Knowledge is power. If you have power, you have the ability to control. People, events
-- whatever you want. In the days we now live, the main thing to control is fear. Fear
-- the mind killer -- it can reduce even the most sophisticated person to animalistic behavior. Foaming at the mouth, ranting and raving about revenge and justice.
The only way to control the fear is to confront it head on. Admit the fact that we are afraid and of what or who and go from there. Get the mastery over our fear, but how? Through knowledge.
As an Afghan-American, Tamim Ansary understands this necessity. The need to regain the control of our lives that was obliterated when twin towers fell. Ansary tries to inform people about their new enemy, Afghanistan. What's
it really like to live in that country? What do the people enjoy doing? How do families live, whatís their day-to-day life like?
Ansary has an Afghanistan father and American mother and lived in Afghanistan
for many years. As many people of mixed races, he didnít fit in either place; a foreigner everywhere he went. After the tragedy of 9/11, Tamim Ansary was so shaken up and consumed by fear and confusion that he sent an e-mail to some of his friends venting his emotions out through his keyboard. They sent it to their friends, who sent it to their friends, who sent it to their friends, and so on and so on.
Suddenly Mr. Ansary was a mini-celebrity, speaking to millions about the real Afghanistan and its people. It just didnít seem to feel right; the words he spoke during interviews werenít enough. Being a writer and making his living with the mighty pen, he naturally turned his thinking to writing a book. Thus West of Kabul, East of New York was born. An effort to make people understand. An effort to defend a part of the world unknown to far too many, to make them see the humanity that lies within.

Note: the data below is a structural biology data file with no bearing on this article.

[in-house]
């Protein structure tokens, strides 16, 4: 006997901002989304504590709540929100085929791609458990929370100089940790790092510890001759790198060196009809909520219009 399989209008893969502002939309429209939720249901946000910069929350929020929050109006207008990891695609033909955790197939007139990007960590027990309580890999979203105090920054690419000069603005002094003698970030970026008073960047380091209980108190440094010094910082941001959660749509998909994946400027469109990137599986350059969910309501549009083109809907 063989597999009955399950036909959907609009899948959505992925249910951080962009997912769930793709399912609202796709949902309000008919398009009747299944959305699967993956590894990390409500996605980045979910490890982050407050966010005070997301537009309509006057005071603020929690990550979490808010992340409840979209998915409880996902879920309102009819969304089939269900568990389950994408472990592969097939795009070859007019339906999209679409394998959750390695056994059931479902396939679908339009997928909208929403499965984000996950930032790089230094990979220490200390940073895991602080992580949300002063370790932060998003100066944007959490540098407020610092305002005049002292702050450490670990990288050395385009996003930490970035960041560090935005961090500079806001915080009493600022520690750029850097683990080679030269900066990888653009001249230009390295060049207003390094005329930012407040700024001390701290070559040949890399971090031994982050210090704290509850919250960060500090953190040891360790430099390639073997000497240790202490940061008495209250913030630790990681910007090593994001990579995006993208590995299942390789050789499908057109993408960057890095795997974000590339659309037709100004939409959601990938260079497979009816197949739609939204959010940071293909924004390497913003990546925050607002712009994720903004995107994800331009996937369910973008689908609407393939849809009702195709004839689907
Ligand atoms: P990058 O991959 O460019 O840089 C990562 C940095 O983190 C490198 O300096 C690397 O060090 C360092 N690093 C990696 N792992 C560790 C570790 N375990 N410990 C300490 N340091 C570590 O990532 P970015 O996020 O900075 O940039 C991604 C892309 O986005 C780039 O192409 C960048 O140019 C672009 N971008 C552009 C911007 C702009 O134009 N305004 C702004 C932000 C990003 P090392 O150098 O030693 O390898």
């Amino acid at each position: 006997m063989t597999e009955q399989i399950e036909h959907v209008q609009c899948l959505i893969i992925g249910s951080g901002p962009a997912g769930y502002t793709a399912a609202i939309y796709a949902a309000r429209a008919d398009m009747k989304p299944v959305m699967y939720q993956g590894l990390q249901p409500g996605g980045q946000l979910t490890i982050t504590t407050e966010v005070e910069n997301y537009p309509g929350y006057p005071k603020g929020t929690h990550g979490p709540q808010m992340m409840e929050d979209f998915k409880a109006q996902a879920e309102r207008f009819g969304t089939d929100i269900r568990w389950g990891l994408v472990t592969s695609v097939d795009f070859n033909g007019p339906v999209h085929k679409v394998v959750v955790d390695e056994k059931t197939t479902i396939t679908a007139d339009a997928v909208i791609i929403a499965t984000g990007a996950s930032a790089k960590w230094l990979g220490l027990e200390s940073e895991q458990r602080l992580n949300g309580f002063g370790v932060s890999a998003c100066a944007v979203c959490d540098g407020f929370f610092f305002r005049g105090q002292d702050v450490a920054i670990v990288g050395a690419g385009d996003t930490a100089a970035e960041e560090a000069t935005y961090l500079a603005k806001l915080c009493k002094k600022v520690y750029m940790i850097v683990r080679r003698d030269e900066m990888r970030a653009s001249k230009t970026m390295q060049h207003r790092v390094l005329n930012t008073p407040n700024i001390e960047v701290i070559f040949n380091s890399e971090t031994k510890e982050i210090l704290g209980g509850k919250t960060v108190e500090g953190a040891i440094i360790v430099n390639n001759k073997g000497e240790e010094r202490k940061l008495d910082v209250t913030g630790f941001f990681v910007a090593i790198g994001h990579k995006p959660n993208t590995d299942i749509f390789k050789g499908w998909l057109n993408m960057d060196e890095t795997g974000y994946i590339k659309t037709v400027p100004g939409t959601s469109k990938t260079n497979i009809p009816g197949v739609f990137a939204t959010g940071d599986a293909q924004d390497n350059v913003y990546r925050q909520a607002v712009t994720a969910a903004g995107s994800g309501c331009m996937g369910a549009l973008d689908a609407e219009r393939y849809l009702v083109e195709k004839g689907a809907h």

Ansary explains what life was like for him growing up in Afghanistan as a child of mixed race. How it felt to go back and watch a beautiful country get raped, not once but twice, first by the Soviets and then by a radical Islamic movement. How it felt to come to America and struggle to make a life here and then have it ripped away by other peopleís actions.
This book does what itís meant to: reveal what itís like for normal Afghanistan people. The ones who work too hard to care about other countries, let alone
to want to leave family and friends to go to war. I felt so much sympathy for these people,
who live so poorly but who have to suffer even more because of a select few lost to their rage and ideals.
This book provides a key to moving on that is so desperately needed. It provides knowledge, which leads to understanding, understanding to compassion and compassion to hope. Hope leads.